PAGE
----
Right now, I’m re-evaluating the whole idea of having a “hobby.” Hobbies in America are a pain in the ass since The Internet came and pooped in my punchbowl.
There was a time when I flipped from one “hobby” to another “hobby” with no regard for nuthin’. I just sucked and blew and floated with the breeze, man. I didn’t have to ask permisso of some “forum dad” to go to the little boys room and show the cool kids my stuff.
The internet is messed up. Hobbies are messed up. I can’t find no satisfation in the practice of something that has only one purpose–to bust my balls at all hazards and at all times.
When I opened up my very private hobby to the world, it turned out to be a huge mistake. That was the mistake. But what made it a mistake? It was the hostile, beligerent attitude of the testosterone poisoned mob who can’t help but turn everything into a competition. That may not be wrong. Maybe it’s good, in some way. But it’s NOT FUN. The competitive, nit-picking, rivet-counting crap sucks all the joy out of it.
It used to be that I could swing from one hobby to another, with no seams. Model trains. Model ships. Model planes. It’s all good, bro.
In 1968 I saw that Revell was going to make micro-trains, and I was bitten hard by a mad-dog desire to have me summa DAT. So I began to lobby for the Revell micro-trains of my dreams. All was well, until Christmas morning, when I ripped off the wrappings and found this:
Aurora. How many of their sucky kits had I bought, built, and then consigned to the parts bin. Aurora! Foul despoilers of all that is good and right. Aurora! Pig dogs of putrid New Jersey mud flats. Aurora! The bad guys. Brand Z. Stamped in red with a NO GO ZONE.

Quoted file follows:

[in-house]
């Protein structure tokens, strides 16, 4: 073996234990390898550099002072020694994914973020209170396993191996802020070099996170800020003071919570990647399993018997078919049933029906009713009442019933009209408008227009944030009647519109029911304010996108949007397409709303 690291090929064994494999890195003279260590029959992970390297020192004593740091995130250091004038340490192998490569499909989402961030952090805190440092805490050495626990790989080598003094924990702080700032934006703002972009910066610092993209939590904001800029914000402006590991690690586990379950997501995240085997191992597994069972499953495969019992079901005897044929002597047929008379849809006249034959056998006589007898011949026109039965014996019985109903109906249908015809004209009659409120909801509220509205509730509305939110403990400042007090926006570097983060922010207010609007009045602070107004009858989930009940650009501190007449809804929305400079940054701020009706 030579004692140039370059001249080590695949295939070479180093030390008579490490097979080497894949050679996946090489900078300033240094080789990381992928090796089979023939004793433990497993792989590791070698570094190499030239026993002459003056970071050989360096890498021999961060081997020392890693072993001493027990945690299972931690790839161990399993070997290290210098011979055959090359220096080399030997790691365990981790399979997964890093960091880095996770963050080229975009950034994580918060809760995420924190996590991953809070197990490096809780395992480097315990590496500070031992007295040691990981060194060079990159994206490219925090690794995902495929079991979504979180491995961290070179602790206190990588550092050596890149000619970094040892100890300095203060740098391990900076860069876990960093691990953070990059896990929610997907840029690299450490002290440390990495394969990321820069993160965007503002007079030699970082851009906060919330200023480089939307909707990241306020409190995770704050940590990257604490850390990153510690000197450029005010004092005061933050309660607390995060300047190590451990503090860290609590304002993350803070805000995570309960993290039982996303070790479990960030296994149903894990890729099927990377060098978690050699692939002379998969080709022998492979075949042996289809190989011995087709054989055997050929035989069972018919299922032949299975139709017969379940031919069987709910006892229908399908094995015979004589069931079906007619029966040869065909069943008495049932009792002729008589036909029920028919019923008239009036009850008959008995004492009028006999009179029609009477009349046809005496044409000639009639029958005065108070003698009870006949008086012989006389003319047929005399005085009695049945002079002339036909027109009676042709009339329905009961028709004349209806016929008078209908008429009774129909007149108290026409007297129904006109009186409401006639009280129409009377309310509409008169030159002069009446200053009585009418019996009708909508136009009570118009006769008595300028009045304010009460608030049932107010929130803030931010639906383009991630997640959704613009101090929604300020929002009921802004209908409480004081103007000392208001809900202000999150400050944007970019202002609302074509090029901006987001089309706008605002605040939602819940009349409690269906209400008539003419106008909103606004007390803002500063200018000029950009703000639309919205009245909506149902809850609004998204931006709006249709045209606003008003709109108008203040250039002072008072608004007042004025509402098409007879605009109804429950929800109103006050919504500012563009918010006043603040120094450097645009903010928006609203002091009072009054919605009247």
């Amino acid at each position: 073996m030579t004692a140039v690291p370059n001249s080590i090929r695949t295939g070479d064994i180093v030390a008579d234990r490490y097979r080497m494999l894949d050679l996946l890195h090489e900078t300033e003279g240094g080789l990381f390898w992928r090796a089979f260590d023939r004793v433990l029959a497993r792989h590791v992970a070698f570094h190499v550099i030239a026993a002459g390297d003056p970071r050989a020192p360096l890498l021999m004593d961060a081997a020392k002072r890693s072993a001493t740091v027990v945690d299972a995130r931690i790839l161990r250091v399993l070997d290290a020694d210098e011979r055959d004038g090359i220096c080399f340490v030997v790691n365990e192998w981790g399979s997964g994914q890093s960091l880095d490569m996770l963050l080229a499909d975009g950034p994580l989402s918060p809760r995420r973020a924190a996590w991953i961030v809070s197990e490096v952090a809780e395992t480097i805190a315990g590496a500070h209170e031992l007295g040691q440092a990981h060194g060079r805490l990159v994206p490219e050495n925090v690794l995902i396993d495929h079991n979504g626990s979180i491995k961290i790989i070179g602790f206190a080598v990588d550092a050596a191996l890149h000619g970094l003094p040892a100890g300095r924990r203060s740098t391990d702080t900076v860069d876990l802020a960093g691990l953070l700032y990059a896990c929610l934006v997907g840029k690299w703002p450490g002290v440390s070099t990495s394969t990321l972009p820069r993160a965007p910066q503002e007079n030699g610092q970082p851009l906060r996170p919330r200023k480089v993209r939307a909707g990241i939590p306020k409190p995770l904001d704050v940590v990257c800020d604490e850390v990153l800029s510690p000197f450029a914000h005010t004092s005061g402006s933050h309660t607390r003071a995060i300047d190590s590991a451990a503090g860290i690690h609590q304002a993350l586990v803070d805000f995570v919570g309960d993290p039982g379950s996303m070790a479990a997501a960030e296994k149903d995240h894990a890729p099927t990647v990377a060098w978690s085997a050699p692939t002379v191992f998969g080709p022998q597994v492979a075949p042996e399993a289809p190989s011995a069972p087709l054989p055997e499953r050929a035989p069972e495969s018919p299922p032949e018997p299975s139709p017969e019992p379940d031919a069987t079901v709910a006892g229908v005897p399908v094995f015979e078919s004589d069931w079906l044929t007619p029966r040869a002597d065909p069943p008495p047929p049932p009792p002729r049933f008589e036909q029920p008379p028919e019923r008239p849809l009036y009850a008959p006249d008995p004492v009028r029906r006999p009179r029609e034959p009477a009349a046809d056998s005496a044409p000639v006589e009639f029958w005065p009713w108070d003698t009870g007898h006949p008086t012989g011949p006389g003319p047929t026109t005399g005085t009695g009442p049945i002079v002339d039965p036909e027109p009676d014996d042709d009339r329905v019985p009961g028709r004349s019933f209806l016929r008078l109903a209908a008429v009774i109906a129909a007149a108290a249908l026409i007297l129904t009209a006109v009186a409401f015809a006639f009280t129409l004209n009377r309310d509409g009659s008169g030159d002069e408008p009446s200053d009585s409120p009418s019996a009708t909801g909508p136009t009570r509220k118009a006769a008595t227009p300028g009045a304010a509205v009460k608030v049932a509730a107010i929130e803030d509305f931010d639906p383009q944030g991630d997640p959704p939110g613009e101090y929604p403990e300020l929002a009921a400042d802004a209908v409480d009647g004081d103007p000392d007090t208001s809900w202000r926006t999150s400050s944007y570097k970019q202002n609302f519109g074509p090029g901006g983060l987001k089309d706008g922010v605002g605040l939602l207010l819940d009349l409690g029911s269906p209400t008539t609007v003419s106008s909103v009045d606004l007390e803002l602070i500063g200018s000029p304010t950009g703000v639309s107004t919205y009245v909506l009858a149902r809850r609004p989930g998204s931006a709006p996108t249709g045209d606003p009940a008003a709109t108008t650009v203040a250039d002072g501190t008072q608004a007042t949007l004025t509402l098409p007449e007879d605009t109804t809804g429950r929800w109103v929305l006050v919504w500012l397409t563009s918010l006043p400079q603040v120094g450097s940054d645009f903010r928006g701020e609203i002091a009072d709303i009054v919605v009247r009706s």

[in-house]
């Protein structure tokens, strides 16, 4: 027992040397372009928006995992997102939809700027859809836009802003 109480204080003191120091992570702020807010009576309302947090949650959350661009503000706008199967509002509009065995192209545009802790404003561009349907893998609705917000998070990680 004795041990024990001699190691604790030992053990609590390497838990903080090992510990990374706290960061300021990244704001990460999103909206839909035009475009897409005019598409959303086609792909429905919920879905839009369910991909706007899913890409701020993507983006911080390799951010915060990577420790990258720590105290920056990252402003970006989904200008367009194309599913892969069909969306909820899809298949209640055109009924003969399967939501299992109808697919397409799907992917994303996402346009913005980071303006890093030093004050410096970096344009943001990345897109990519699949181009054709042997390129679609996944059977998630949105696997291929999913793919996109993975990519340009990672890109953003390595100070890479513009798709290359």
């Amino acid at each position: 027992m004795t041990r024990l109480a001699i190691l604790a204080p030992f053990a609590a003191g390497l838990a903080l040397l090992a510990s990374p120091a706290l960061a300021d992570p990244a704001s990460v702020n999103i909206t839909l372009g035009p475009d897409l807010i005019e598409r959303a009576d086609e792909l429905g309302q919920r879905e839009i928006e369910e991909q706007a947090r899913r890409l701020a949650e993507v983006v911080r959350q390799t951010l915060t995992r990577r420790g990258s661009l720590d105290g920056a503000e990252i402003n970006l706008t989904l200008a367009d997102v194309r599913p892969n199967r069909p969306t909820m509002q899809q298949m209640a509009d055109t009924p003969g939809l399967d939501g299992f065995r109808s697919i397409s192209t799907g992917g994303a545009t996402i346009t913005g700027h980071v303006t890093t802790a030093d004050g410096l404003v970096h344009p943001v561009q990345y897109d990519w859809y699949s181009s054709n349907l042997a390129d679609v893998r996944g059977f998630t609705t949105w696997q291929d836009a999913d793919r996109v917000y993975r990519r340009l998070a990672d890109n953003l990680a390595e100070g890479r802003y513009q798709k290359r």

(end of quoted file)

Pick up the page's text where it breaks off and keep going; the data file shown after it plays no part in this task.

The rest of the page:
So there I stood, with my Aurora in my hand, looking as “pleased” as I could, but my parents could tell that their spoiled brat of a kid was not happy.
The “train” was a sore spot between me and my folks for decades. You’d have to understand my weird psychology and THEIR (even weirder) psychology to get it–but man, don’t break your brain trying to figure it out. They spend the equivalent of 300 today dollars on something stupid, and they spent years of elderly sweat worrying about the fate of the greatest fail in Christmas history.
How could I explain about Aurora and Revell? Revell was all that was good. Aurora sucked before they invented the word “sucked.”
(FIFTY…………………………………….. YEARS……………………………… PASS…………………………………..)
Recently, the missus dug my old trains out of the closet. It would make sense (in a movie) for me to have had a cool layout at our house (in the basement) that had to be dis-assembled and then boxed up and finally shoved in a closet at the new condo (with no basement).
In fact, I can guarantee you that some people will read this and still think that’s what happened.
But, really, I had some trains. In storage. For fifty years.
Here’s the Warbonnet Santa Fe Engine.
In 1985, I had a problem. There was a time in my life when I drank like a fish. I consumed a lot of booze. That was my problem. I went into treatment. I went to AA. I bought some trains.
I guess (I don’t remember–so hazy) but I must have thought that maybe that old Minitrix locomotive that came in the Aurora set was pretty good, because the one and only other loco I ever bought was another Minitrix. Bought in 1985 as a part of a “sobering up” effort.
So here we are in 2020, pondering the meaning of being an American, and realizing that I was dead wrong about two things:
- Revell micro trains were actually inferior to the Aurora models. In this one case, Aurora made the superior product.
- Booze was not my friend. I’ve been sober for over twenty-five years now.
So what have I learned about model railroading? I’m beginning to appreciate more as I get older. It’s a gentler, calmer hobby. Plastic model kits tend to be romantic. Embarrassingly romantic. Boom! Pow! Zoom! Swish! RATATATATAT!!
Trains are more classical. There is a certainty to it. “Does it run?” is not a metaphor.